IN THE 1960s and 1970s, when my four siblings and I were kids, we weren't allowed to eat Oreo or Pepperidge Farm cookies. Tootsie Rolls were off-limits, too. So were Bazooka bubble gum and Jelly Bellies. And though we often heard the commercial jingle proclaiming "Nobody doesn't like Sara Lee," that was a claim the Jacoby youngsters could never verify empirically.
Our parents weren't opposed to sweets. But we grew up in an Orthodox Jewish home where kashrut — the kosher dietary laws — were observed. And none of those yummy treats was kosher.
Now, however, all of them are kosher, along with scores of thousands of other products available in American supermarkets — everything from salsa and spring rolls to salmon and scotch. And thereby hangs a tale: a tale of age-old religious commitment combining with capitalist innovation and in the process transforming a major US industry.
With kosher food as with so many other things, where there is a need, a free market will satisfy it.
America has undergone a kosher revolution. It wasn't all that long ago that demand for kosher food was restricted to a tiny niche of the public — Jews amount to less than 2 percent of the US population, and only a minority of Jews keep kosher. When my mother, who was raised in a non-observant Jewish home in Ohio, began keeping the dietary laws in the early 1950s, she at first had so much trouble finding kosher food that in three months she had lost 20 pounds.
Today, kosher is everywhere. More than 40 percent of packaged foods and beverages now sold in the United States are kosher, their labels bearing the logo of a trusted kashrut-certifying agency, such as the Orthodox Union (OU) or Star-K. Mainstream supermarkets routinely stock large kosher sections. Some grocery chains have become a kosher foodie paradise. American consumers spend an estimated $13 billion annually on kosher food, with sales growing by double digits each year. In her 2010 book Kosher Nation, a deep dive into kashrut in contemporary America, journalist Sue Fishkoff explained that the desire for food certified as kosher goes far beyond the relatively tiny demographic of observant Jews.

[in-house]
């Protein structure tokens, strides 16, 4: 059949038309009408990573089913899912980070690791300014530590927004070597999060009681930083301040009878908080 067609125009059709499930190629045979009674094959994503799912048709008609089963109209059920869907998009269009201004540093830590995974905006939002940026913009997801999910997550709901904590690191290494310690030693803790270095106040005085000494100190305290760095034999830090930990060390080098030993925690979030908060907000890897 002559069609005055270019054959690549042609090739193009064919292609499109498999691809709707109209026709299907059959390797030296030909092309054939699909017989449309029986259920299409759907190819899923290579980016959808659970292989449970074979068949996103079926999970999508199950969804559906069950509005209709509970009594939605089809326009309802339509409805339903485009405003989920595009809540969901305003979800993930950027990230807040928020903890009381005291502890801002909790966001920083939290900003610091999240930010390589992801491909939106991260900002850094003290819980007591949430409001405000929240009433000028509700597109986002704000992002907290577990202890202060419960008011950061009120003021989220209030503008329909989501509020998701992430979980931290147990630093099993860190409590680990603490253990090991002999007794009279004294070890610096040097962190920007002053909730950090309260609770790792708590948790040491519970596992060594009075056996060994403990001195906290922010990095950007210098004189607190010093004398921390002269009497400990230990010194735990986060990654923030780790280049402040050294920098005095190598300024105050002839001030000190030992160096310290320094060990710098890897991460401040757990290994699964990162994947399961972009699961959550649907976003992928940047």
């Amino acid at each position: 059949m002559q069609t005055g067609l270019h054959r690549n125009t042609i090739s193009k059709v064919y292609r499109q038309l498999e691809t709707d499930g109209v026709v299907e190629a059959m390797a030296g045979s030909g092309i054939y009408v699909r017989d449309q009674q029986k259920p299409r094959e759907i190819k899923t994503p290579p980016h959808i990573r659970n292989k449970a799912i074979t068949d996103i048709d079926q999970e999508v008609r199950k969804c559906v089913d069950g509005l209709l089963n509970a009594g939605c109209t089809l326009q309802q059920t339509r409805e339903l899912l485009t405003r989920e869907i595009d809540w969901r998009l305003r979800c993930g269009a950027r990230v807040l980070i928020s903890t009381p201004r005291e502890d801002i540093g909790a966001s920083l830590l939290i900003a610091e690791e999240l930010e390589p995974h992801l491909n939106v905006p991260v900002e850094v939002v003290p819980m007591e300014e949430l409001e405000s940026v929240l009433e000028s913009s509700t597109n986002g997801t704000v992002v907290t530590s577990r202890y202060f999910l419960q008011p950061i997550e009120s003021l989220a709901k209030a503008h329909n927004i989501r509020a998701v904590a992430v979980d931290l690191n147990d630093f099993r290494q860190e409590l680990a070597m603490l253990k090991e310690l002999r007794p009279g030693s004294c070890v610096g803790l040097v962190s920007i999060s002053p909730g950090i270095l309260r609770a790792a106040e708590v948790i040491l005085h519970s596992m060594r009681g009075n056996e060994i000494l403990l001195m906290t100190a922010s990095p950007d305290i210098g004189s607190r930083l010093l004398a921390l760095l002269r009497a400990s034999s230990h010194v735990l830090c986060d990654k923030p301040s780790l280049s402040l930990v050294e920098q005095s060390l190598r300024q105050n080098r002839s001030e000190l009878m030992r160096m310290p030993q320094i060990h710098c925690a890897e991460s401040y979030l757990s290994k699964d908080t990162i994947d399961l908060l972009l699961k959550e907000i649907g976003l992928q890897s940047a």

"More than 11.2 million Americans regularly buy kosher food, 13 percent of the adult consumer population," Fishkoff writes. "These are people who buy the products because they are kosher, not shoppers who pick up Heinz ketchup, Miller beer, or Cheerios because they like the taste or the price." But only about 1.5 million of those customers are Jews committed to keeping kosher, she points out, which means that "at least 86 percent of the nation's 11.2 million kosher consumers are not religious Jews." Eighty-six percent!
The rules of kashrut, which originated in biblical times, govern both the permissibility and the preparation of food. Some foods are explicitly banned, such as shellfish or pork. Others, such as beef and poultry, are allowed — but only if the animal was properly slaughtered and the meat drained of blood. Moreover, dairy and meat products may never be combined. As with most codes of law, the general principles are only the starting point. The devil is in the details, which multiply exponentially when food is processed and packaged in industrial facilities, with ingredients that often include additives, emulsifiers, colorings, or enzymes sourced from manufacturers worldwide.